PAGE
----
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Panchratna Dal


Lentils and beans are the mainstay of many high-end markets. With more people adopting vegetarian diets or opting to eat more meat-free meals, lentils and beans provide protein-packed nutrition. I keep a variety of dried lentils and beans on hand to add to soups, salads and as side dishes on their own. I’m really not as knowledgeable about cooking them as I’d like to be but I enjoy experimenting with new recipes.

When I think of recipes for beans Mexican food always comes to mind but for lentils, Indian cuisine reigns supreme. Dal (also spelled dahl) are dried split pulses (lentils, peas and beans) served at all meals. As with beans, there’s great variety in the flavor and texture of cooked lentils. Some keep their shape after cooking making them great to use in salads while others cook down to a melted creaminess. It’s easy to whip up a delicious Indian meal by simply serving homemade dal on basmati rice.

My favorite dal to make is panchratna dal which is made with five types of lentils. Also known as panchmel dal, the name comes from “panch” which is the Hindi/Sanskrit word for five. Panchratna means five jewels and it is fitting that this dal originated in the Rajasthani regions of India, known for its opulent jewels.

To make this dish, you combine a quarter-cup each of five different lentils: usually toor dal, moong dal, channa dal, mascot dal, and black urad dal. Combined with some onion, tomatoes and Indian spices it is as beautiful as it is delicious. Despite my pantry being full of different lentils and spices, I have to confess that I cheat a bit when making this recipe by buying Pride of India brand Indian Bean & Lentil Superfood* which is an organic mix of five kinds of lentils - split mung beans, split chickpea lentils, split matpe beans, split red lentils and split pigeon peas. You can use any combination of five different lentils for this recipe.

If you’re as crazy about Indian food as we are, you might have some frozen curry leaves and perhaps even some of the funky-smelling spice called asafetida. If you do, they are a great addition to the dal but there’s no need to go out and purchase any just for this recipe.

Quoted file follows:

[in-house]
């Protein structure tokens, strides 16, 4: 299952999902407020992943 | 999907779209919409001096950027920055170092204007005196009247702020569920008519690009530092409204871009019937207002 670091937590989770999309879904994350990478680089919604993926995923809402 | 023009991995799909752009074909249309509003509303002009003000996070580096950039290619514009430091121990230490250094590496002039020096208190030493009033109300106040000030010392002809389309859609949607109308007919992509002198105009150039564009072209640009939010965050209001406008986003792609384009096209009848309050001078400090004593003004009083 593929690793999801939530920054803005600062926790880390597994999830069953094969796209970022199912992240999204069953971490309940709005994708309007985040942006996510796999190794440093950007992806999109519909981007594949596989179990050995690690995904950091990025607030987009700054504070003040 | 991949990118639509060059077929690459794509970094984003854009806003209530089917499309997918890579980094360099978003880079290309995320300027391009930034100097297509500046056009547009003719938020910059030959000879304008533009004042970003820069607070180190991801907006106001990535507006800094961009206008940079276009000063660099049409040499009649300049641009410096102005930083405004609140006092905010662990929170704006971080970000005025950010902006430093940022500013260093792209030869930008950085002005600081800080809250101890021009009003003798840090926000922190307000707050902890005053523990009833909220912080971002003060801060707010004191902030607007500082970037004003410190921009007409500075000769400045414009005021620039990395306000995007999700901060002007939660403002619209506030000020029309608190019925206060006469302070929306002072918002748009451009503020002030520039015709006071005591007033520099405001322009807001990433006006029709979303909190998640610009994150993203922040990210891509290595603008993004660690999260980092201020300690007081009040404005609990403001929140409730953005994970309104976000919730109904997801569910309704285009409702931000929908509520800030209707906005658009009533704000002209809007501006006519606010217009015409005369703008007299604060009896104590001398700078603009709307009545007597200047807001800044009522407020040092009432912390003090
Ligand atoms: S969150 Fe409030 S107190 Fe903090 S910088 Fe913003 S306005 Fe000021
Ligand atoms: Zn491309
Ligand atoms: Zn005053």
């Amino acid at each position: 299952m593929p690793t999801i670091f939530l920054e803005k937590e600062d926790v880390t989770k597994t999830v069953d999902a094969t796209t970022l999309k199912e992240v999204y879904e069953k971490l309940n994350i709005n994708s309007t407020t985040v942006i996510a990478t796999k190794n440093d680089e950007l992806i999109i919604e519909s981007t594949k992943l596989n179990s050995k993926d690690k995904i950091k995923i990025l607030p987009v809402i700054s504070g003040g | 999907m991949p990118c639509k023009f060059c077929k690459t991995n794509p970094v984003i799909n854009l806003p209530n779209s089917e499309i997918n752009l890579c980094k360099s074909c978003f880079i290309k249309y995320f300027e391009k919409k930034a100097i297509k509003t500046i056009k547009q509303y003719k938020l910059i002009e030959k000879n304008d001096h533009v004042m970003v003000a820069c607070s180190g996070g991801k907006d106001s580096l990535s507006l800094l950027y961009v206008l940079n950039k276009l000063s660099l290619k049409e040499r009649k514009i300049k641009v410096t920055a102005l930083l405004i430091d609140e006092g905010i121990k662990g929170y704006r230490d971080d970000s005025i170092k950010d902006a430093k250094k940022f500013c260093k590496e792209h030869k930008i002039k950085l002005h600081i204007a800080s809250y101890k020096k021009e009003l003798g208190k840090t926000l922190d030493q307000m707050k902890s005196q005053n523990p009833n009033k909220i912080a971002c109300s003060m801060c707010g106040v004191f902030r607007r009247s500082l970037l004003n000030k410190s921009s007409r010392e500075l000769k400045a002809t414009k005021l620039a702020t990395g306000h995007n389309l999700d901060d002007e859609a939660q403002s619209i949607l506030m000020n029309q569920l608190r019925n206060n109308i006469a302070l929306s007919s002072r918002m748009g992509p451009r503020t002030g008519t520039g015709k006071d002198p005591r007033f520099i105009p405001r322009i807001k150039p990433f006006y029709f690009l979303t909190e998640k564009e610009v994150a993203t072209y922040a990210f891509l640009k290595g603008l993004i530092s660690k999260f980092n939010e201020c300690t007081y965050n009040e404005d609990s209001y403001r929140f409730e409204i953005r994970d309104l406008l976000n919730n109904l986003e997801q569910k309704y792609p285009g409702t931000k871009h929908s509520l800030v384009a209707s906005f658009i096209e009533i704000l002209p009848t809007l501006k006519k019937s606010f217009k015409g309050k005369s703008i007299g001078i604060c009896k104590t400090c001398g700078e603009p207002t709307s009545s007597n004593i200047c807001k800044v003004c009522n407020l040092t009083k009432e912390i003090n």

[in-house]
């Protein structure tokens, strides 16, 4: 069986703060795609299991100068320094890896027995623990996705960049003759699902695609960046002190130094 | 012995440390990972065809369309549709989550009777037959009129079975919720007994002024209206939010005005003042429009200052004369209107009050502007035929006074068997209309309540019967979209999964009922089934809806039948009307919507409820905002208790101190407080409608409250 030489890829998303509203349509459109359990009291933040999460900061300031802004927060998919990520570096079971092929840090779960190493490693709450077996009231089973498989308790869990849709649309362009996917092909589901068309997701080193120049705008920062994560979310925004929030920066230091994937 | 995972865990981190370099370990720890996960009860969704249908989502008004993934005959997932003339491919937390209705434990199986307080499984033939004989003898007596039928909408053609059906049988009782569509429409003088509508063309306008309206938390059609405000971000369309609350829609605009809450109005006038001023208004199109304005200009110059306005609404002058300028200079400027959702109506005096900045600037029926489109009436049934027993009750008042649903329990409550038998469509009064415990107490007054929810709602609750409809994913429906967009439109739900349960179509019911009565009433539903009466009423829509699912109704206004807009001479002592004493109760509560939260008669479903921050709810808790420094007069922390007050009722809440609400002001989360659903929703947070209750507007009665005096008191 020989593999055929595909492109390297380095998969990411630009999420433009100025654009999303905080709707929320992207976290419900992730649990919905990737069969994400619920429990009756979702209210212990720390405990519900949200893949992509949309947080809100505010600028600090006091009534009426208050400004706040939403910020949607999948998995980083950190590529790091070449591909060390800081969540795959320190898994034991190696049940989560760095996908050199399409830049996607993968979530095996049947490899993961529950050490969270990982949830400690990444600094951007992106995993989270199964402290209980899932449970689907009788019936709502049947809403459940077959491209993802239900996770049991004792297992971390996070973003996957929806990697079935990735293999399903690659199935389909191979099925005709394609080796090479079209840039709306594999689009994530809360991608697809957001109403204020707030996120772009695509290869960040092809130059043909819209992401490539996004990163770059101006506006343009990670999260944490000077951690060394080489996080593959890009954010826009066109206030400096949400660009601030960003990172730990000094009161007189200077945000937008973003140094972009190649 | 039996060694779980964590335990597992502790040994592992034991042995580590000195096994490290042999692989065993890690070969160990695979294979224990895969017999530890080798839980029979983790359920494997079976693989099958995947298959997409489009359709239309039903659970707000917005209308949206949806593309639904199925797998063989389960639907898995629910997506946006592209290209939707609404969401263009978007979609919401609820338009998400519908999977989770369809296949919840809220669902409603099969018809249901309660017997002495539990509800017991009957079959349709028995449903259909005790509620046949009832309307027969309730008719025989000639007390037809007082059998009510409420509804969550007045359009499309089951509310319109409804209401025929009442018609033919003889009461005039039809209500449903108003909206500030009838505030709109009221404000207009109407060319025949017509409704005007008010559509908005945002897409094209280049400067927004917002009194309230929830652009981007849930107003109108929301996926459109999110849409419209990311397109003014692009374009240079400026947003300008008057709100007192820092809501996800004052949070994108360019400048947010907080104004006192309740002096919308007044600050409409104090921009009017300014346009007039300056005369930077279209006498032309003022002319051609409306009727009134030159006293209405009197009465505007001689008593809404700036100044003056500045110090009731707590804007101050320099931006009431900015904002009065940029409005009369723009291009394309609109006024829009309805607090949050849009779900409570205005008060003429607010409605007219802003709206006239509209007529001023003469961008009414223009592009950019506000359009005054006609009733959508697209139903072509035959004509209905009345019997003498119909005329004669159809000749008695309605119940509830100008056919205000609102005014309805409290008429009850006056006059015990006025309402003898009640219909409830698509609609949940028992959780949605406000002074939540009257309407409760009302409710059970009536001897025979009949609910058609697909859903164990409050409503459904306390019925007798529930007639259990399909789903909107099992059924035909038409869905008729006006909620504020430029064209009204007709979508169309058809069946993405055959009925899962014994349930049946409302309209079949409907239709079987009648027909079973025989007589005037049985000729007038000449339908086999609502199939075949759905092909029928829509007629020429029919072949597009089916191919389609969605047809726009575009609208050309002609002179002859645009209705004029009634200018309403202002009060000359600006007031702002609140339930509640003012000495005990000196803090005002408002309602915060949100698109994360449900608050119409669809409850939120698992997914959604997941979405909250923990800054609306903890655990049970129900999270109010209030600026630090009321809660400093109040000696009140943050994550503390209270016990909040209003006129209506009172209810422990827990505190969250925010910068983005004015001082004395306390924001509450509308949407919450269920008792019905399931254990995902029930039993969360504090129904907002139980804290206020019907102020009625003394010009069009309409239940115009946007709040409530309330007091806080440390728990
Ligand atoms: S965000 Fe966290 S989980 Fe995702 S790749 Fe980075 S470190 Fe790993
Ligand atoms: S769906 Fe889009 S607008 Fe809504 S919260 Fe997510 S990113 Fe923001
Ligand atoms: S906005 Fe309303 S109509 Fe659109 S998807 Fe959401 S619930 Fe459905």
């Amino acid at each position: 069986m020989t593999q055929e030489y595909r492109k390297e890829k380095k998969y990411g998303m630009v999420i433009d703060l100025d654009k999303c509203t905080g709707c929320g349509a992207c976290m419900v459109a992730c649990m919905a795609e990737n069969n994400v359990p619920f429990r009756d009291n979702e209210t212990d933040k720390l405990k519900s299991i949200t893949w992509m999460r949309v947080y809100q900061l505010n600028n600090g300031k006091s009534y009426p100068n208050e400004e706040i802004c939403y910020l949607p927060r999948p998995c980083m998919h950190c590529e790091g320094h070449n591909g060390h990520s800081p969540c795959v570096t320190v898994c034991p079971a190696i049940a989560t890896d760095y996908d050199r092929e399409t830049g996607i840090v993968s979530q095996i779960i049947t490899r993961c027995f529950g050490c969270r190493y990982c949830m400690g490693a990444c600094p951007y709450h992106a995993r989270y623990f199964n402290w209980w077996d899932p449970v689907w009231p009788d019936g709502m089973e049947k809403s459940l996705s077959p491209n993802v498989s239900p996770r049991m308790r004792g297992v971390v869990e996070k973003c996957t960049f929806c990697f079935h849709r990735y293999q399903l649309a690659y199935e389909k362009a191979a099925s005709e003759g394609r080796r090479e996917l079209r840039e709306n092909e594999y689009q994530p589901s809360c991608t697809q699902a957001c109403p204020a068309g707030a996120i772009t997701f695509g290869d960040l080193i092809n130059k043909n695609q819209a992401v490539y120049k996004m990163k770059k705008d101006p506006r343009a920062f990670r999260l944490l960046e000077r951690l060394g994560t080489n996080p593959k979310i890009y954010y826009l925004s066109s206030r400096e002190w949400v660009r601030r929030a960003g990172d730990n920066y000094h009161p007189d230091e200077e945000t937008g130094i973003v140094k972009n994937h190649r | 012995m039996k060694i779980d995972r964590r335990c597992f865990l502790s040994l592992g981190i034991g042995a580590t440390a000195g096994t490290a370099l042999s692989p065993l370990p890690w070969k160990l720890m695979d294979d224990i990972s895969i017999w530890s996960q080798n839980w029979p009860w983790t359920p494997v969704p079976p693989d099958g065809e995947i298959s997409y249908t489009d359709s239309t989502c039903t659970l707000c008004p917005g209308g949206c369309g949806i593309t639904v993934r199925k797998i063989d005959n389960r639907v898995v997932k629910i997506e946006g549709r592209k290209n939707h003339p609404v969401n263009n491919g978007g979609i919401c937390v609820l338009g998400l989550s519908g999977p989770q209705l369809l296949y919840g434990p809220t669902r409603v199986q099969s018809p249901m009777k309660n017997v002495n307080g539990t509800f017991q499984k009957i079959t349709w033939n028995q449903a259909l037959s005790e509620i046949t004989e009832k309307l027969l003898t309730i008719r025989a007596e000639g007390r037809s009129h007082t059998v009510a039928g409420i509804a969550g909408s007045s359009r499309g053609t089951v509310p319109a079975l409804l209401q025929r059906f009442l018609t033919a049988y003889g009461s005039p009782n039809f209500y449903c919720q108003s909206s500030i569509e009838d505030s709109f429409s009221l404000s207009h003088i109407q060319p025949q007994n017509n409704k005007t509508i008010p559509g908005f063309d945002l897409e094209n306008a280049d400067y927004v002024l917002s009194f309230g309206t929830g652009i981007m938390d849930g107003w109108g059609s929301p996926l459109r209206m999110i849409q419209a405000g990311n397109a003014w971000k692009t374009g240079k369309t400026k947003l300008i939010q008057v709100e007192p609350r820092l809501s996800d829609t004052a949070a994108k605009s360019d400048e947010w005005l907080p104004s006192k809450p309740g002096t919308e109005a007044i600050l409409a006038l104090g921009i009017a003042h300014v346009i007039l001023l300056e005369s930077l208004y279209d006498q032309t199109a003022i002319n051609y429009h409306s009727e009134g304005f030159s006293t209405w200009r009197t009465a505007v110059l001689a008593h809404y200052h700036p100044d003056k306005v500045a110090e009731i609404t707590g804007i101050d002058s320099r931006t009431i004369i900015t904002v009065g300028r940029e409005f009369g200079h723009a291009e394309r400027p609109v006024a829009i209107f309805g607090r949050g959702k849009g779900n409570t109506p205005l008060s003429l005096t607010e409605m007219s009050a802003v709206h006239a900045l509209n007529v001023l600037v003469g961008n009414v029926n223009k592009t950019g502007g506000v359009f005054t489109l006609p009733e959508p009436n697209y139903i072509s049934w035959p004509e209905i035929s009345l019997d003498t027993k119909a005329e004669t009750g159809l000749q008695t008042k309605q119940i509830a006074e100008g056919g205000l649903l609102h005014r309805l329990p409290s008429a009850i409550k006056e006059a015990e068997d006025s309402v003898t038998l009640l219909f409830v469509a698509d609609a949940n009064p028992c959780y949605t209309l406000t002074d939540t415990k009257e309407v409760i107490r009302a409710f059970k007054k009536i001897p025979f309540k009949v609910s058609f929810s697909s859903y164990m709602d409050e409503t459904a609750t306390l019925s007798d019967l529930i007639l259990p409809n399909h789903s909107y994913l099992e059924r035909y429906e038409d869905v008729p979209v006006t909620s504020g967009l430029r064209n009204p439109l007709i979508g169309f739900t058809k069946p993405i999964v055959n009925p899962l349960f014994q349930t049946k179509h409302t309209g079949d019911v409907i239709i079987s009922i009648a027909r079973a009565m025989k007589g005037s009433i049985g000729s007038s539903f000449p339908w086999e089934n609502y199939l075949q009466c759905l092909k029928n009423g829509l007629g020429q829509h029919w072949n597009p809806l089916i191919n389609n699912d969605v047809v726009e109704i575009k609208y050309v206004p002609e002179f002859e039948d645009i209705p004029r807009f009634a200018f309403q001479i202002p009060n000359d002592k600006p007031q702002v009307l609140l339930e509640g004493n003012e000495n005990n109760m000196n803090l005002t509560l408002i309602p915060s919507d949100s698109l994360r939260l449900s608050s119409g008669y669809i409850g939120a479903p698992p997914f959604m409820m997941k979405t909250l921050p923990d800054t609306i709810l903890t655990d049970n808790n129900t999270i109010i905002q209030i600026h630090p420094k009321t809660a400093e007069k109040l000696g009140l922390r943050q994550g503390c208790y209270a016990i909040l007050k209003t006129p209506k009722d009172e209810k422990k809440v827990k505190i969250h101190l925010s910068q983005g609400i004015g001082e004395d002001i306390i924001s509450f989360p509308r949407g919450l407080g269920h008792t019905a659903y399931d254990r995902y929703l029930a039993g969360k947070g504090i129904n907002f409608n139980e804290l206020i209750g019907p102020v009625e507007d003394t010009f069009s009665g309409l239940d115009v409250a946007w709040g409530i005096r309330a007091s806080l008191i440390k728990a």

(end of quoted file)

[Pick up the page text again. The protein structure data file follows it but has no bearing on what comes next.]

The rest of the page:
1 1/4 cup dried mixed lentils
3 cups vegetable stock (or water)
1 tablespoon ghee (clarified butter)
1 small onion, diced
1 teaspoon garlic, finely minced
1 teaspoon freshly grated ginger root
15.5 oz. can of petite diced tomatoes
1/2 of a small red chili pepper, cored, seeded and thinly sliced
1/2 teaspoon turmeric
1 teaspoon ground cumin
1/2 teaspoon cardamom seeds or powder
3 fresh or frozen curry leaves (optional)
1 teaspoon asafetida powder (optional)
2 tablespoons fresh cilantro, finely chopped
Salt and pepper, to taste

Pick through the lentils to make sure there aren’t any little stones hiding in the mix. Put them in a medium bowl and cover with cold water by an inch. Let the lentils soak for 45 minutes to 2 hours, checking periodically and adding more water if necessary to keep them covered.

Drain the lentils and transfer them to a medium pot. Add 3 cups of water (or stock) and bring to a boil. If the liquid doesn’t totally cover the lentils, add more water. Cover the pot then simmer the lentils for 45 minutes.

While the lentils are cooking, melt the ghee in a medium pan. Add the onion and garlic and sauté until they are soft and beginning to lightly brown. Add the grated ginger and tomatoes and stir to combine. Remove from the heat and stir in the chili pepper.

Generally Indian spices are tempered in a small dry frying pan to release their aromas and intensify their flavors. Feel free to do this with the turmeric, cumin and cardamom but you can also just add them to the sautéed vegetables without tempering if you prefer.

When the lentils are done cooking and are soft, but not mushy, stir in the sautéed vegetables and spices. If you have curry leaves and asafetida on hand, add them as well. Taste your dal and add a bit of salt and pepper if you’d like. Just before serving, stir in the chopped cilantro.

* Pride of India brand Indian Bean & Lentil Superfood is available in many Indian grocers and also online at